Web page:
The rest that is available today is what is called the result of “best efforts” only — efforts to comply with shariah. This is where the problem lies. It is not halal in the real sense because the purpose and platform of establishing the product are questionable. True Muslims care about the food they put in their mouth as much as they care about the money used to buy that food. Because of this, they will go out of their way to find and only consume what is truly halal, even if it is available only at a premium price.

Practising Muslims are willing to pay a certain amount when they find that it is worthwhile to pay for a truly halal product. There are a huge number of Muslims who will not use products that are not fully compliant. There is also the potential that a certain percentage of other Muslims would migrate and be fully compliant. With increasing demand for Islamic banking products and services, only then will they become more cost-effective.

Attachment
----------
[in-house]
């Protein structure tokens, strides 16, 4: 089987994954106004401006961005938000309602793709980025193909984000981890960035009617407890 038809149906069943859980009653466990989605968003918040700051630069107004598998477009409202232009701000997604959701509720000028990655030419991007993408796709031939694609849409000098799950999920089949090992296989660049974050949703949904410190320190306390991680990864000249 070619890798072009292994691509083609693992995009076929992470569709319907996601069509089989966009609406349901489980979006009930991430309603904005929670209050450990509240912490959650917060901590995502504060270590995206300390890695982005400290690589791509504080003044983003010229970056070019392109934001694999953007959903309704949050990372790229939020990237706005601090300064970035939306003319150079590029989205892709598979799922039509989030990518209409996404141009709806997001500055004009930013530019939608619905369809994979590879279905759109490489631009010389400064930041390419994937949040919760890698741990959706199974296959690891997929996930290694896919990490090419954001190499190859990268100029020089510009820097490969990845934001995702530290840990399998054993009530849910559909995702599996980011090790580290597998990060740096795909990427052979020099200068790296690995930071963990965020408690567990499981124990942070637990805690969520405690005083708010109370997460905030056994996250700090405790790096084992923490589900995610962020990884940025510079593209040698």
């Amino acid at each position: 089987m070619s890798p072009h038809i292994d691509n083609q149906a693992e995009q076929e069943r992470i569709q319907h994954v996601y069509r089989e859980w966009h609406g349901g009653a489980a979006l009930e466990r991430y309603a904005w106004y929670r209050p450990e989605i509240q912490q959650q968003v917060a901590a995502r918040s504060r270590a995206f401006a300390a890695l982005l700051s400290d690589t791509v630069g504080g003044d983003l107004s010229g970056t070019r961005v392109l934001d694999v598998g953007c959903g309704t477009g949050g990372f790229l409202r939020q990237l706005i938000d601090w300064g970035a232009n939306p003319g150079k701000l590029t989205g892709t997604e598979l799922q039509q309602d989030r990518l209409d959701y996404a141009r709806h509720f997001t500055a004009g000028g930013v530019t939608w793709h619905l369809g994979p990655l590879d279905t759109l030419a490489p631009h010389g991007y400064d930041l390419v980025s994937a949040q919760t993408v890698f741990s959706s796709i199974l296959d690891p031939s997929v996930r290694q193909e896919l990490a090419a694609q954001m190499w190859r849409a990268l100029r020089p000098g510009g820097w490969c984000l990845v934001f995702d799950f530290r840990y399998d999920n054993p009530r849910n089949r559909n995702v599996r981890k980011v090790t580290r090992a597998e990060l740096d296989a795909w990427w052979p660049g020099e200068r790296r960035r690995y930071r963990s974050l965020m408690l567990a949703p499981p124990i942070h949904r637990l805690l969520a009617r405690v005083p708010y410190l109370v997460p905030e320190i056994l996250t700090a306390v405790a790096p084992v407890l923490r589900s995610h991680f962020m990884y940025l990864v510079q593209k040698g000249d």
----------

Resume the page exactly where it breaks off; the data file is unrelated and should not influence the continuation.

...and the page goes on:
Consumer behaviour on accepting only truly halal will eventually push FSIs to meet their demand. Therefore, financial service providers must have an equal commitment and take the responsibility to provide truly shariah-compliant financial products and services, and not just camouflage these as halal within the haram conventional setting.

Such a scenario today also requires the body tasked with pushing the halal agenda, such as the Halal Industry Development Corporation, to focus on the development of a true halal standard, audit and certification. There may even be a need to set up a new body to set the bar for halal best practices in Malaysia or the world and to further build capacity for the development of the halal standard globally. And that is the truth.

Datuk Azrin Mohd Noor is the founder of Sedania Group, an innovator, author and IP expert

Save by subscribing to us for your print and/or digital copy.

P/S: The Edge is also available on Apple's AppStore and Androids' Google Play.